Thomas rebels even more drastically, and eventually he runs away from the school. Once he...

(The entire section is 2328 words.)

Legend is told from the perspective of two leading characters: Day, a renegade from the streets, and June, an elite student at Drake University and the Republic's shining prodigy. Day is a criminal on the run for stealing from the Republic and making the government look foolish. In the beginning, he's watching his family from afar (they think he's dead) and he sees that his house has been marked with a strange cross. This signifies that they have the plague. Because of this, Day decides that he has to go steal plague medicine from the hospital for his family.

At the same time, June is attending Drake University and has completed three years even though she's only 15. Her parents are dead, so her brother, Captain Metias Iparis, raises her. He tells her that he's going to go on a mission that night to oversee the lab shipments at the hospital. While he's there, Day breaks in and doesn't find any plague medicine.

He runs into Captain Iparis and stabs him in the shoulder before escaping, leaving Iparis wounded. Meanwhile Thomas, the other soldier in Metias's regiment, appears at June's door to tell her that Metias has been killed. She goes to the hospital in a haze of grief, where Commander Jameson lets her see the body and tells her that June's going to graduate from college early and will become a part of the military immediately. Her first task will be to hunt down Day, which she readily accepts.

Day wakes up in a strange man's house. His friend Tess brought him there so that he could recover from his injuries, but they have to leave right away when they hear that someone is asking around and looking for him. The person apparently says that he has plague medicine and will give it to Day if he meets with him.

Day knows it's a trick, but he still has to ask around—just in case he can get information on how to find the cure. He asks a cute bartender named Kaede and gets details about where the mysterious person is saying the meeting spot will be.

He goes to the meeting spot and talks to June briefly, though they both hide themselves. From the brief conversation June gleans that Day is probably from the Lake sector and goes there in disguise as a street beggar. She runs into Tess and Day during a fight when she saves Tess, though Kaede stabs June. Day and Tess take June in but she doesn't tell them her name. She and Day start to get closer and closer—even getting a little romantic—though she doesn't know his name either.

One night they kiss, and after Day falls asleep she sees him grab at his neck even though there's nothing there. That's when she realizes that the boy she's just kissed is the one she's been hunting down this whole time. The next morning she follows him as he goes to visit his family—which confirms that someone in his family does need plague medicine.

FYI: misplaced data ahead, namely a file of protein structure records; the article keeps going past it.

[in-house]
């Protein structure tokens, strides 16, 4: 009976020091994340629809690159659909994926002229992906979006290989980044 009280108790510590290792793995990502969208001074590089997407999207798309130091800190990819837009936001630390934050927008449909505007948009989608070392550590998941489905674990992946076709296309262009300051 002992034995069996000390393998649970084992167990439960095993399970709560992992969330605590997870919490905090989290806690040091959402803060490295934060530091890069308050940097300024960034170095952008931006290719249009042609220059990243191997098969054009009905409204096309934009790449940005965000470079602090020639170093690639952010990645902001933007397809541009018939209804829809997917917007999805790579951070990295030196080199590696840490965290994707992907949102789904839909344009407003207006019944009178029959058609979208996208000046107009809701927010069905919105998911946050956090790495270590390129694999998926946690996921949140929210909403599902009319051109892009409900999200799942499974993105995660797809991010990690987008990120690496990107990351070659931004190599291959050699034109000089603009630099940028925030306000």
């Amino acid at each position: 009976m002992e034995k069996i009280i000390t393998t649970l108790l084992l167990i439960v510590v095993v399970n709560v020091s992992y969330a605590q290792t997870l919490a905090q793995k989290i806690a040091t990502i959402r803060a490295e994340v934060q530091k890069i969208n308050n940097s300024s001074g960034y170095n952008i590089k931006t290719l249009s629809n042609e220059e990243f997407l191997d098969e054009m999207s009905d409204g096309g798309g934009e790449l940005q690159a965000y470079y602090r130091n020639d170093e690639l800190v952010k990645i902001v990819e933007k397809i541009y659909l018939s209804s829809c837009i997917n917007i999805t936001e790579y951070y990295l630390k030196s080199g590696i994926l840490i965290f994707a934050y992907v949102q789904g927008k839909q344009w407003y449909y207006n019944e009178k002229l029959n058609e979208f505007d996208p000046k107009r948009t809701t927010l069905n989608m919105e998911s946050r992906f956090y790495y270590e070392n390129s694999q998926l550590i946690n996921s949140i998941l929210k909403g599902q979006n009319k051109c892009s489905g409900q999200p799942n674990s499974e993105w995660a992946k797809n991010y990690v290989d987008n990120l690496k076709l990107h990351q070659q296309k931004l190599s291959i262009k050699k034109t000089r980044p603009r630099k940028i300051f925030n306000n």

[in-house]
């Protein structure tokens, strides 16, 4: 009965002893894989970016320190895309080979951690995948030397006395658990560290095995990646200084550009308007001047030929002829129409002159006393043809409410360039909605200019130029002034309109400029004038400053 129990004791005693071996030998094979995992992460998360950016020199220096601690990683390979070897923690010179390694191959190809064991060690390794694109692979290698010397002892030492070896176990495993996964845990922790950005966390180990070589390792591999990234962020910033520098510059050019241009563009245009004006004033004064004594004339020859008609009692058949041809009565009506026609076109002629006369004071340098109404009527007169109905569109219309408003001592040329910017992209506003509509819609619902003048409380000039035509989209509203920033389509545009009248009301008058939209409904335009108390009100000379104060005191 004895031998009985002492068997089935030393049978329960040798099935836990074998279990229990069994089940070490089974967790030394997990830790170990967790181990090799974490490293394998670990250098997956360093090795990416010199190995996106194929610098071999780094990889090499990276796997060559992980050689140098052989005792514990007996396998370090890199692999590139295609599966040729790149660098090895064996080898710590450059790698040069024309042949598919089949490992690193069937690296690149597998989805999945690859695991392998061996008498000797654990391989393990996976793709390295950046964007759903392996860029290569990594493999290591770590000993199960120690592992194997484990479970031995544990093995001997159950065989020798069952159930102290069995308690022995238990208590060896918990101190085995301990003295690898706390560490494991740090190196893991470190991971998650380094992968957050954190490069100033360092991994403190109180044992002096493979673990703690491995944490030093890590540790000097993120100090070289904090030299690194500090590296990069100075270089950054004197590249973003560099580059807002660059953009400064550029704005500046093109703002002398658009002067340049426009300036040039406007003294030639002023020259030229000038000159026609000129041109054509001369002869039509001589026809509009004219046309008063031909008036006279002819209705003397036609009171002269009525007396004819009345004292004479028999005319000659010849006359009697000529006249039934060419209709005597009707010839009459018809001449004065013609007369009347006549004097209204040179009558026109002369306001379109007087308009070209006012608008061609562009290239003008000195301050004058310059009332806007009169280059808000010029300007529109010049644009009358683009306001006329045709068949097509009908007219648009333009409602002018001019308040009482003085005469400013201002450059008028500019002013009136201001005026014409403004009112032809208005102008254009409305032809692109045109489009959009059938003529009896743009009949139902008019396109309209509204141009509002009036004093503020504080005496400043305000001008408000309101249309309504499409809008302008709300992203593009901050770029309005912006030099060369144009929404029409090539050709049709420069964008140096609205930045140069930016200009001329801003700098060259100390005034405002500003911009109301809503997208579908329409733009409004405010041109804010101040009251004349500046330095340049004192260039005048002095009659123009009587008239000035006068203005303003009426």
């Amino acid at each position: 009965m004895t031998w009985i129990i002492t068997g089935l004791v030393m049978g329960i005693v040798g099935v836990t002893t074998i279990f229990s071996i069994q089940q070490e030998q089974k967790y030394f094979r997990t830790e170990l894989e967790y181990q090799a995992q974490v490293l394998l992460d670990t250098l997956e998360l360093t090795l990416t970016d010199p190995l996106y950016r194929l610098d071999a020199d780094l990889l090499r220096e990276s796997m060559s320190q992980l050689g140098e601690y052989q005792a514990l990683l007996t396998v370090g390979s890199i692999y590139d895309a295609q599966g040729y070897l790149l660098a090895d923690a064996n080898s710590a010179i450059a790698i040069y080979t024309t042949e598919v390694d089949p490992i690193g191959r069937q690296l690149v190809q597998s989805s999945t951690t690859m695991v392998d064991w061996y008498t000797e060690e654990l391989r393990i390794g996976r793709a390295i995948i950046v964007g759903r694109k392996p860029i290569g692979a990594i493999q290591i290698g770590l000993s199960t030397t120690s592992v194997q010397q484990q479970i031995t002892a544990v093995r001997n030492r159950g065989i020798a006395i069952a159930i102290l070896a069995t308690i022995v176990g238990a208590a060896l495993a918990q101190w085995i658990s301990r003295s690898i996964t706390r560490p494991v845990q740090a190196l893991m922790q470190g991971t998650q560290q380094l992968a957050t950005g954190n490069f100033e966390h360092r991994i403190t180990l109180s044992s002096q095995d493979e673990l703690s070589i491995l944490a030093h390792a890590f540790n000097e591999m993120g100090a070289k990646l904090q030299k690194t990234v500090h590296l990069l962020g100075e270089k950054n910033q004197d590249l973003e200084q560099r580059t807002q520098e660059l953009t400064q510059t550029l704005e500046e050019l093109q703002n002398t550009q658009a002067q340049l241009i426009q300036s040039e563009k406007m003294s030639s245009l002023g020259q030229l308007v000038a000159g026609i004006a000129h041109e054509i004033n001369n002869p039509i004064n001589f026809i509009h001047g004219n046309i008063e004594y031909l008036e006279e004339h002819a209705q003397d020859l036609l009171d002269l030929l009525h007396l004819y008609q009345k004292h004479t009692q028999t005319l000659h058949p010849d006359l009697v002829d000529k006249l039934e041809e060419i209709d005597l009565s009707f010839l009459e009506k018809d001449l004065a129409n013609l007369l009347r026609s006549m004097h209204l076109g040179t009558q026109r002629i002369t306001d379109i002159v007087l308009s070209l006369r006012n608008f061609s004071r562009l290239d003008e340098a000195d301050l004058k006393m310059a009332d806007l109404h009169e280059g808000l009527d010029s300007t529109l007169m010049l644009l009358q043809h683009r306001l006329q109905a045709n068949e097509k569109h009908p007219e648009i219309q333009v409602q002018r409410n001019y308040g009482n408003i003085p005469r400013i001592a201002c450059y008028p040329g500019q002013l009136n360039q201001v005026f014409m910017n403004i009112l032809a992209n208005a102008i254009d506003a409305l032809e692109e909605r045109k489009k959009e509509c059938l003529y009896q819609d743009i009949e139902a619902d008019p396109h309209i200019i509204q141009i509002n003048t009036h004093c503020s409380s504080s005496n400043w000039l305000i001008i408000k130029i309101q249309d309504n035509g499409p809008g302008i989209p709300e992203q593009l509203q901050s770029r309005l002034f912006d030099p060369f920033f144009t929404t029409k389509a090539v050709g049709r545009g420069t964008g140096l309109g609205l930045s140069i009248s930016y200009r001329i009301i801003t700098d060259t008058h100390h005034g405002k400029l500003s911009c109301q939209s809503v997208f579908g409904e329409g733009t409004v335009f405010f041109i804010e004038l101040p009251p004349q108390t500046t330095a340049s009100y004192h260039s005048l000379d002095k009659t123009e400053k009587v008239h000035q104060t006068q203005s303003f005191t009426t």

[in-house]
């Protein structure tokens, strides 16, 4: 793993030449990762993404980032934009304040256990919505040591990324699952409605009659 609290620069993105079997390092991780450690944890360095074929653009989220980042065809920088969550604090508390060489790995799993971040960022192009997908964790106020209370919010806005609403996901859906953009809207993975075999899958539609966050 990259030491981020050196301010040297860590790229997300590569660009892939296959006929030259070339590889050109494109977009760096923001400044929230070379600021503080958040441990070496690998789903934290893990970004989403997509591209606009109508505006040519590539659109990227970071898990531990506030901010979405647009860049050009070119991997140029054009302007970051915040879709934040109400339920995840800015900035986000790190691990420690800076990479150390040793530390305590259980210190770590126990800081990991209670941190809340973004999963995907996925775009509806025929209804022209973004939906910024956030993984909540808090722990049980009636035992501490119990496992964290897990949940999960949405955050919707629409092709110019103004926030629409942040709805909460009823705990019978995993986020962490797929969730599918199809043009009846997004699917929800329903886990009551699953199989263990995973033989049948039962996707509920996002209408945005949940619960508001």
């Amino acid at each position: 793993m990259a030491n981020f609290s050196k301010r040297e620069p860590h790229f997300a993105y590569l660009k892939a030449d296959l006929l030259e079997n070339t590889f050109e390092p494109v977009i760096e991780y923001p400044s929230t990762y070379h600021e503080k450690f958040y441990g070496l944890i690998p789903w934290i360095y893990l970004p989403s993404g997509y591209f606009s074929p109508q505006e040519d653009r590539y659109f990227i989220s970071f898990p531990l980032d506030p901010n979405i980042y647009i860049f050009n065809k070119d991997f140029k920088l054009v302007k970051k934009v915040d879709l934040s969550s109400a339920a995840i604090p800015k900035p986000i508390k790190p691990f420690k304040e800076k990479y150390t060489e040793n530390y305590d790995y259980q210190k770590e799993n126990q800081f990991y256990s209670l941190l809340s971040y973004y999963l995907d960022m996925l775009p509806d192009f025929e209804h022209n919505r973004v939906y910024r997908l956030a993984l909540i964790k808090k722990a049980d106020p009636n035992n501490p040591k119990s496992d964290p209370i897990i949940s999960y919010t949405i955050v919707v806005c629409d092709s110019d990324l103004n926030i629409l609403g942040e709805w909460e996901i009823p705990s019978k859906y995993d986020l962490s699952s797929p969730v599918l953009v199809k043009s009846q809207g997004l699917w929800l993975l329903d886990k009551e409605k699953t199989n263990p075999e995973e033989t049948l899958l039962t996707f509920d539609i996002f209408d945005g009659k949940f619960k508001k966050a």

She calls Thomas and they set up a raid at his family's house to capture him. When June tells Day that the soldiers are coming to get his family, he falls right into her trap and rushes to save them. He's too late though, and they surround the house. When he doesn't come out right away, Thomas shoots his mom in the head and Day rushes out screaming. He also realizes that June was the one who set him up. What a bad, um, day.

When Day comes to again, he finds that he's in custody. His brothers John and Eden are also in custody. Commander Jameson, Thomas, and June start to interrogate and even torture Day before his sentencing date—at which point he's scheduled to die by firing squad. All the while, June is starting to have doubts about whether or not it was right to take Day into custody. She feels bad about his mom, and she also believes him a little when he claims that he didn't kill Metias.

The truth eventually comes out when June reads Metias's journals. It turns out he left a secret message for her that leads her to his blog; in it he chronicles how he found out that the government engineers the plagues and that their parents were killed by the government. She realizes that Thomas was the one who killed Metias after all. It wasn't Day.

With this realization, June decides that she can't support the Republic anymore. She has to help Day escape. To do so she enlists the help of Kaede and Tess who are both wary of her but decide to join in. During the entire time that Day has been locked up, the crowds have started rioting and the Republic is nervous. June and Day are also getting closer, and Thomas is getting a little suspicious. Because of this, Day's execution date is moved up and June has to carry out her escape plan before they're fully ready.

When they bust out at the last minute, they almost get caught—but John rushes in to swap out with Day because he looks almost exactly like Day. June and Day escape, but John is executed in place of Day, and the Republic reports it that way. In the end, Day and June decide that they're going to go to the waterfront together and get Eden. After that, they'll travel into the Colonies and join the effort to fight against the Republic.